Academy, Chengdu, China, 2016

  Clay School of Ithaca Annual Soda Fire Workshop 2018- Present

  Private Studio Classes for children and adults, Cortland, NY 2014 - Present



  Ceramics Monthly, The MFA Factor, 2009

  What’s Hot Magazine, Artist Spread, 2015

  Chengdu Daily Newspaper, 2016 

  A Brief History of Soda Firing



    The earliest form of soda glazing is Egyptian paste, which dates back to 5000 B.C., and involves the use of a 'self -glazing' clay body. Soluble soda bearing marterials, introduced as components of the body, migrate to the surface of the ware during drying and form a glaze when fired to low temperature, approximately 1652 degrees Ferenheit.  Soluble forms of soda are also used in high-temperature vapor-glazing processes, but in this case they are vaporizd and brought in contact with clay surfaces in the hot kiln, 2102-2372 degrees Ferenheit.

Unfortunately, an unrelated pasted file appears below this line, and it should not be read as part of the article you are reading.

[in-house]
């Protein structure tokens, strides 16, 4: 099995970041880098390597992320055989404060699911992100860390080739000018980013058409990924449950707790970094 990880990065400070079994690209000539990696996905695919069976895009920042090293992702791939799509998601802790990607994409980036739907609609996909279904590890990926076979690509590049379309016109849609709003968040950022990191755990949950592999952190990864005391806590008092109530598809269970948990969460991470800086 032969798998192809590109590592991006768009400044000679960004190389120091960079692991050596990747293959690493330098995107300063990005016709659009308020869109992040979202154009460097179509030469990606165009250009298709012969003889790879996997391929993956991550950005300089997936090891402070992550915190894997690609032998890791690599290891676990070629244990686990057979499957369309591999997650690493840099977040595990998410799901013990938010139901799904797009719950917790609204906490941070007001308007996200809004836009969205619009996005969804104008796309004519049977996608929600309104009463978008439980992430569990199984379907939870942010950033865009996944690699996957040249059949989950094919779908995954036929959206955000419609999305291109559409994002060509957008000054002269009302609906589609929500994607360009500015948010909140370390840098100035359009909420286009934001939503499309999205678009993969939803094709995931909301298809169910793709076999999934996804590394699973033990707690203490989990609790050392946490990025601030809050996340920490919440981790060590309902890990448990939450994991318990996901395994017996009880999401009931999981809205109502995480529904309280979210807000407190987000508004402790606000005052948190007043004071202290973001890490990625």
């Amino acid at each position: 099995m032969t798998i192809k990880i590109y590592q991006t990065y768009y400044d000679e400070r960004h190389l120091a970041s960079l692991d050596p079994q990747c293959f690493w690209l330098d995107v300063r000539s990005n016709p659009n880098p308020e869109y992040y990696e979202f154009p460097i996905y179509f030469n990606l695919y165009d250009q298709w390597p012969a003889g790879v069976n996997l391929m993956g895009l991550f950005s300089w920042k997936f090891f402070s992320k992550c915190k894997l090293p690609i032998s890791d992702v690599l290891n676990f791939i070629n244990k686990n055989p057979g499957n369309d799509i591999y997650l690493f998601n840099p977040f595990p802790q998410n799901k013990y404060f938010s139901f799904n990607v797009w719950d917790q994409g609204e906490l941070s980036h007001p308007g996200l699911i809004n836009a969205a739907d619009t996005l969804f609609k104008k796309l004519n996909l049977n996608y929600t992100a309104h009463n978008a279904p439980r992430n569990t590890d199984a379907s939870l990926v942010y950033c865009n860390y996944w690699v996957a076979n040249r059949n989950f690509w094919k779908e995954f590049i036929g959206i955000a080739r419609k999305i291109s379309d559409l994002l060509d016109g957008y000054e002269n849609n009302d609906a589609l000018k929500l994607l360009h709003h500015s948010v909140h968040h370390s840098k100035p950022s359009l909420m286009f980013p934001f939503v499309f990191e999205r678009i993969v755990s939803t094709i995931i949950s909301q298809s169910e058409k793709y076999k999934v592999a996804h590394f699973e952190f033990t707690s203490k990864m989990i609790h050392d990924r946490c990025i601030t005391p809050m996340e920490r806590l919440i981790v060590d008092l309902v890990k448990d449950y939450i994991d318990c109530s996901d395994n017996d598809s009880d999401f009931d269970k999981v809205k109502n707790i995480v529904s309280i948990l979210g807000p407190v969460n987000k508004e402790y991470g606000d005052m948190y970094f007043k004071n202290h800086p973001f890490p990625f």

The use of salt in vapor glazing developed in Germany during the twelfth to fifteenth centuries. Through this long history and widespread industrial use, the term salt glazing became synonymous with vapor glazing. Industrial salt glazing declined in the mid-twentieth century, in favor of more efficient, economical and environmentally acceptable production methods. But the aesthetic merits of salt glaze continued to be valued and pursued by studio potters. During the 1970's, environmental concerns led many potters to experiment with sodium carbonates, seeking environmentally friendly chloride-free alternatives to salt glazing. For lack of a better name, this new form of vapor glazing became known as soda glazing. Technically, both salt and soda glaze are formed from exposure of clay materials to sodium vapor. The term soda glazing  is generally used to denote sodium carbonate vapor glazing and distinguish it from salt glazing.


                                                                  - Soda, Clay and Fire  by Gail Nichols